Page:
That’s the second reason why the bullpen has been so good so far, Girardi is the master at deploying his relievers. It’s by far his best on-field quality as a manager. He not only ensures that everyone out there is rested both for the short-term and long-term, but he also makes sure no one starts to collect cobwebs. Seeing no game action for two weeks at a time is just as damaging in terms of on-field performance than running a guy into the ground. We know too much work is a bad thing, but so is too little work.

Thanks to the performances of CC Sabathia and Hiroki Kuroda these last two nights, the bullpen is very well-rested for tonight’s series finale against the Rangers. With the off-day tomorrow, Girardi could probably extend his core relievers a little longer than usual, maybe asking Soriano and Robertson to get four or five outs each instead of just three. Expectations are rightful low for Phil Hughes against a great lineup, so this is a pretty good night to have that extra bullpen versatility. Regardless of how many outs are left to get, the Yankees will be in pretty good hands if Hughes managed to turn over a lead to the bullpen at some point tonight.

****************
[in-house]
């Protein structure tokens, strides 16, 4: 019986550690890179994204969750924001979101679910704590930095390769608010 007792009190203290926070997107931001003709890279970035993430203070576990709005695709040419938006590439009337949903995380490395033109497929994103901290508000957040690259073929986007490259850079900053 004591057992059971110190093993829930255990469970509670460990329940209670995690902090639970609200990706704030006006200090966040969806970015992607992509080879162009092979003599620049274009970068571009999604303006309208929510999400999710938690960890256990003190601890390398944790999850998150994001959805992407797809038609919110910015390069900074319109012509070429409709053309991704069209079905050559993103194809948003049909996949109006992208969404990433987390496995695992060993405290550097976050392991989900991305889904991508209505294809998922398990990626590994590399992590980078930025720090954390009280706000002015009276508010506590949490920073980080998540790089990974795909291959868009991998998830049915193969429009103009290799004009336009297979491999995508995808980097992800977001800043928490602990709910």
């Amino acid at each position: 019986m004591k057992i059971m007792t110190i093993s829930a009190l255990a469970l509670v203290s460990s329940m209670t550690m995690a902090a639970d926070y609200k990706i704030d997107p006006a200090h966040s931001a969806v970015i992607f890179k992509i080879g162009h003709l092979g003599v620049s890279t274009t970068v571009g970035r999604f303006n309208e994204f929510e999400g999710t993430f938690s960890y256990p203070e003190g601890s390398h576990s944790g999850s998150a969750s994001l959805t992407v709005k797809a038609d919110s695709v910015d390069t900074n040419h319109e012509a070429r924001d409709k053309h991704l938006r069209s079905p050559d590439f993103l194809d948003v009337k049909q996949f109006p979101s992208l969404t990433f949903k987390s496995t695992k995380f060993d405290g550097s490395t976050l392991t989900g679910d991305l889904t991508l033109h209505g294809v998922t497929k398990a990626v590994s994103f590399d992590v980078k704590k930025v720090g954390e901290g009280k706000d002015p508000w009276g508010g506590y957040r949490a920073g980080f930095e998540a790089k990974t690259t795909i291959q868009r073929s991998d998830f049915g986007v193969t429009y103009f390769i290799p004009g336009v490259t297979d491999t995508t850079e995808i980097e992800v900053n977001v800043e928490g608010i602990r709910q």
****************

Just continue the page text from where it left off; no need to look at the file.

Categories : Death by Bullpen

42 Comments»

  1. Dan in Atlanta says:

    Nailed it with girardi and excellent use of the pen

    • Typical MIT Nerd says:

      It’s a bit of a chicken and an egg, but is the difference with these bullpens the quality of the arms or the way Girardi manages them? I’m inclined to believe the latter. When we look at the current pen, it’s not like they’ve stocked it with firebreathers. Mo is a given. Soriano is a vet. But Robertson is a Girardi creation. Corey Wade was good but never this good or consistent. Boone Logan has never been this good.